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Transcript of address at official luncheon with President Roh Moo-Hyun, Blue House, Seoul, Korea.

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18 July 2003




Your Excellency President Moo-hyun of the Republic of Korea, Mrs Kwon, Ministers in the Korean Government, ladies and gentlemen.

It is for my wife and I and our party a great pleasure to be here in Seoul and to join you in this luncheon. Australia and Korea are close friends. We have a very deep economic relationship and we have much shared history, and a very important part of that shared history will be commemorated on the 27th of July when Australian veterans join the veterans of other countries in marking the 50th anniversary of the signing of the armistice in the Korean War.

Your Excellency, during our discussions this morning we devoted almost an hour to talking on the vexed and challenging issue of North Korea. We all want this matter settled peacefully. No country has a greater interest in the peaceful resolution of this issue than yours. Your Excellency, and Australia will work closely with you and other nations whose goal is the same.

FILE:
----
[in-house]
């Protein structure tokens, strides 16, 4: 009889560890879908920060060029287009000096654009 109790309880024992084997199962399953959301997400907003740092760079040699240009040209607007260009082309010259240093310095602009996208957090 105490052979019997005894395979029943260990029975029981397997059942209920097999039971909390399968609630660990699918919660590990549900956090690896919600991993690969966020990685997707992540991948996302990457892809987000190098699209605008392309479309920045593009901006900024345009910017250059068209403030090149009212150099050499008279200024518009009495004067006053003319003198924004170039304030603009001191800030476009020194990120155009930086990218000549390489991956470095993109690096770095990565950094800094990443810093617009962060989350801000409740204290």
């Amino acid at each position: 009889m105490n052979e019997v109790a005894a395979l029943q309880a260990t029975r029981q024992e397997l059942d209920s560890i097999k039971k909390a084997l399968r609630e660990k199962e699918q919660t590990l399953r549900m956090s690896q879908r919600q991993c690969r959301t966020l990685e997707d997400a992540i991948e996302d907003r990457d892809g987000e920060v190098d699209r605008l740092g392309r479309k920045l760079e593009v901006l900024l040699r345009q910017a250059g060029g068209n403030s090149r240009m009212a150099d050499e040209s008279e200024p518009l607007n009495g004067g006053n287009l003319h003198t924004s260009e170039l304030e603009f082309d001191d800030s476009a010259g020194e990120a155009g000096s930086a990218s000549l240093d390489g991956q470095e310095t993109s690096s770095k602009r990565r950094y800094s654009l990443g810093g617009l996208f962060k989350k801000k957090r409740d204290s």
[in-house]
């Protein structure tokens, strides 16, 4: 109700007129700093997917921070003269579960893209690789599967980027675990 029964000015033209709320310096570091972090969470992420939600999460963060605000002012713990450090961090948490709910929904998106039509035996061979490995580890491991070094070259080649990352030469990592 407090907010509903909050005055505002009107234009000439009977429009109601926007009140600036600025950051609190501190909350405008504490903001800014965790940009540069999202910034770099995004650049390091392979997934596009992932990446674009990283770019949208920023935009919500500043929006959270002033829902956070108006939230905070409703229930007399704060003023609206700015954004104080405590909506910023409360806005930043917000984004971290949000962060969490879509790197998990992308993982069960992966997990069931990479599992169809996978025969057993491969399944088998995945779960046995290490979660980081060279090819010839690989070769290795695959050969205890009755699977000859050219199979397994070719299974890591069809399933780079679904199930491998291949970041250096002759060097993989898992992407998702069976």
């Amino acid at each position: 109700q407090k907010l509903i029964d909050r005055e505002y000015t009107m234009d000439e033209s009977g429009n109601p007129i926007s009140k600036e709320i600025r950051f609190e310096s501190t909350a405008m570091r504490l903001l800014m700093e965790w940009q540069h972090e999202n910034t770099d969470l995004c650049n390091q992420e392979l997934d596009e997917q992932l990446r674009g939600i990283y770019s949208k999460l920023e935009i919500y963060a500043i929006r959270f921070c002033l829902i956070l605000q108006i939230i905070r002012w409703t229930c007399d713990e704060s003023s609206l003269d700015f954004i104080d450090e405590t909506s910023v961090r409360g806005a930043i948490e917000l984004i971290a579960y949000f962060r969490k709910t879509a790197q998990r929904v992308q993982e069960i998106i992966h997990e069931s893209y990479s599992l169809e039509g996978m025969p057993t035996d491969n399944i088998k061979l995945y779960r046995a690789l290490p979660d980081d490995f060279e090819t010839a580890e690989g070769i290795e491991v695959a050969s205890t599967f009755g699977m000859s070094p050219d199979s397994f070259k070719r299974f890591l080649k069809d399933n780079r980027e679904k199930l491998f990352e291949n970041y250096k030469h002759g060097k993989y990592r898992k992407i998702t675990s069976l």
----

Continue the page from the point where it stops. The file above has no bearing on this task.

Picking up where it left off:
We warmly welcome the significant involvement of China in acting as a party wanting to bring about a fair and peaceful resolution. It is necessary that the nations of the world maintain a steady diplomatic campaign to achieve the outcome we all want. But for that campaign to be successful, it is essential that the nations most directly involved speak with the same voice and show a united front and a united determination to achieve the right outcome.

Our relationship Mr President is very extensive when it comes to trade and commerce. Many Australians perhaps do not know that a Korean company, POSCO, is the largest single commercial customer that Australia has anywhere in the world, and we are very happy to see that custom get even bigger. All of us have an interest in a more open world trading system. You were kind enough Mr President to refer to Australia’s economic performance. Let me acknowledge the extraordinary economic performance of Korea, whose rate of growth is one of the fastest, if not the fastest, in the OECD area. Indeed, frequently in speeches Mr


President in Australia, I quote Korea as an outstanding example of a country which has grabbed hold of the benefits of globalization and transformed her economy in the lifetime of many, if not most, people in this room.

Mr President, again my warm thanks to you and your wife for the welcome you have extended to Janette and myself. To have the opportunity to talk directly and openly with you at such a critical time in the history of your country and the region, has been very valuable. Let me assure you that we remain your firm friend, a very understanding partner and colleague, in addressing a most difficult issue.

Ladies and gentlemen, could you join me in a toast to the health of his His Excellency the President of Korea, Mrs Kwon and the friendship of the people of Australia and the people of Korea.